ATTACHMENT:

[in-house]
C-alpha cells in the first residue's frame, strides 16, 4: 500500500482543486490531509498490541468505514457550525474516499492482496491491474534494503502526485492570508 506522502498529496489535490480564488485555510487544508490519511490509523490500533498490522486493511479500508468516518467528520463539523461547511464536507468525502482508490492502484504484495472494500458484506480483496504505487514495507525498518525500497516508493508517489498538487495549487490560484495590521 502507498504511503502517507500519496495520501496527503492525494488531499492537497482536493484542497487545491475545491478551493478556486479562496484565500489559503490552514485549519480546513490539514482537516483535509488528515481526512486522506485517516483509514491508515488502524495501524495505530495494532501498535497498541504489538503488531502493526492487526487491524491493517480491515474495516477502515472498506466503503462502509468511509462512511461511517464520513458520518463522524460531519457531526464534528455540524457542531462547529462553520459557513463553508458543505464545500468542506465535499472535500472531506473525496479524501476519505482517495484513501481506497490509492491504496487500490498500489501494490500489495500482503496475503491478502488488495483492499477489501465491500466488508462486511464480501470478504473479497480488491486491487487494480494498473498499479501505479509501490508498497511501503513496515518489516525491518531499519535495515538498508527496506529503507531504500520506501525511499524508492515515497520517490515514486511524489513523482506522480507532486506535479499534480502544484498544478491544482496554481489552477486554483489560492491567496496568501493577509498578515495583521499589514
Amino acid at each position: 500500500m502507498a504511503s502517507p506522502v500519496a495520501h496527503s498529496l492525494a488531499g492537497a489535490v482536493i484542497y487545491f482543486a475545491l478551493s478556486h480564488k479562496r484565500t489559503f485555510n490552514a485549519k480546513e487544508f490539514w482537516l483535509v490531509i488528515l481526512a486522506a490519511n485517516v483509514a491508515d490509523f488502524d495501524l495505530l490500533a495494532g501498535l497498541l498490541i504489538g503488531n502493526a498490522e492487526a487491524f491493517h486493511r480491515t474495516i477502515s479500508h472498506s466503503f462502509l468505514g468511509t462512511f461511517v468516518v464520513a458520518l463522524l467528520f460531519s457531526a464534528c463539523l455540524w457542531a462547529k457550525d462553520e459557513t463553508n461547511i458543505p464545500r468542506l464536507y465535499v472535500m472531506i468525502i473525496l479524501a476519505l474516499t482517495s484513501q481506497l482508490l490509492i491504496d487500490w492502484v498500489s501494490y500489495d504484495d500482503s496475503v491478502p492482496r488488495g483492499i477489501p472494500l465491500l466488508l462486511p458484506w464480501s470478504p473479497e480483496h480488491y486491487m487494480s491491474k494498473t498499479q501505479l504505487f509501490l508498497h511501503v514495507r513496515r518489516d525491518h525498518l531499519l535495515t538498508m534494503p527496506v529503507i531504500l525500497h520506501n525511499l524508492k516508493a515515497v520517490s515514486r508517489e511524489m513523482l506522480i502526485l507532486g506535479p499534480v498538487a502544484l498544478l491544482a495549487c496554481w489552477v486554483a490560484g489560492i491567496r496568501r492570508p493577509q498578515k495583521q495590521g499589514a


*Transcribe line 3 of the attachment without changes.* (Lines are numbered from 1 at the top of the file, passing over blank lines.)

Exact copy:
Amino acid at each position: 500500500m502507498a504511503s502517507p506522502v500519496a495520501h496527503s498529496l492525494a488531499g492537497a489535490v482536493i484542497y487545491f482543486a475545491l478551493s478556486h480564488k479562496r484565500t489559503f485555510n490552514a485549519k480546513e487544508f490539514w482537516l483535509v490531509i488528515l481526512a486522506a490519511n485517516v483509514a491508515d490509523f488502524d495501524l495505530l490500533a495494532g501498535l497498541l498490541i504489538g503488531n502493526a498490522e492487526a487491524f491493517h486493511r480491515t474495516i477502515s479500508h472498506s466503503f462502509l468505514g468511509t462512511f461511517v468516518v464520513a458520518l463522524l467528520f460531519s457531526a464534528c463539523l455540524w457542531a462547529k457550525d462553520e459557513t463553508n461547511i458543505p464545500r468542506l464536507y465535499v472535500m472531506i468525502i473525496l479524501a476519505l474516499t482517495s484513501q481506497l482508490l490509492i491504496d487500490w492502484v498500489s501494490y500489495d504484495d500482503s496475503v491478502p492482496r488488495g483492499i477489501p472494500l465491500l466488508l462486511p458484506w464480501s470478504p473479497e480483496h480488491y486491487m487494480s491491474k494498473t498499479q501505479l504505487f509501490l508498497h511501503v514495507r513496515r518489516d525491518h525498518l531499519l535495515t538498508m534494503p527496506v529503507i531504500l525500497h520506501n525511499l524508492k516508493a515515497v520517490s515514486r508517489e511524489m513523482l506522480i502526485l507532486g506535479p499534480v498538487a502544484l498544478l491544482a495549487c496554481w489552477v486554483a490560484g489560492i491567496r496568501r492570508p493577509q498578515k495583521q495590521g499589514a